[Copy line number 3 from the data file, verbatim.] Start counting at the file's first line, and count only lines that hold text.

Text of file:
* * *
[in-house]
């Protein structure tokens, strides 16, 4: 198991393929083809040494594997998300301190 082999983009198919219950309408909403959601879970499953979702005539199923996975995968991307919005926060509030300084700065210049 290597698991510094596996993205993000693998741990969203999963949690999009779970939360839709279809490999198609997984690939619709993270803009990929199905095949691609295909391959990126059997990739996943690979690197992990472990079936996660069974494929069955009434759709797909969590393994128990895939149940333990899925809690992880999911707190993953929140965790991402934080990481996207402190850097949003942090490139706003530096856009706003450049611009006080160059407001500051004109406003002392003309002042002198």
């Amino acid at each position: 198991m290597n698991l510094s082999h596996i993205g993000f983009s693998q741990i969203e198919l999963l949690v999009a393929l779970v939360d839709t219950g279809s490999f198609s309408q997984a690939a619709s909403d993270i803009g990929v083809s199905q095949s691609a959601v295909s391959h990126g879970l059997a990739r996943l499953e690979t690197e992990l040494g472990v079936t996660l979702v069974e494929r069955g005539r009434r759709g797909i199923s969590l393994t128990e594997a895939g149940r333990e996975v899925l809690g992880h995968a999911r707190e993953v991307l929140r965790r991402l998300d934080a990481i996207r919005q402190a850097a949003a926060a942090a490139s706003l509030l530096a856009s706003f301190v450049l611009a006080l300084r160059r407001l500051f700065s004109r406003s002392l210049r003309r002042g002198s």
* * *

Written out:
């Amino acid at each position: 198991m290597n698991l510094s082999h596996i993205g993000f983009s693998q741990i969203e198919l999963l949690v999009a393929l779970v939360d839709t219950g279809s490999f198609s309408q997984a690939a619709s909403d993270i803009g990929v083809s199905q095949s691609a959601v295909s391959h990126g879970l059997a990739r996943l499953e690979t690197e992990l040494g472990v079936t996660l979702v069974e494929r069955g005539r009434r759709g797909i199923s969590l393994t128990e594997a895939g149940r333990e996975v899925l809690g992880h995968a999911r707190e993953v991307l929140r965790r991402l998300d934080a990481i996207r919005q402190a850097a949003a926060a942090a490139s706003l509030l530096a856009s706003f301190v450049l611009a006080l300084r160059r407001l500051f700065s004109r406003s002392l210049r003309r002042g002198s």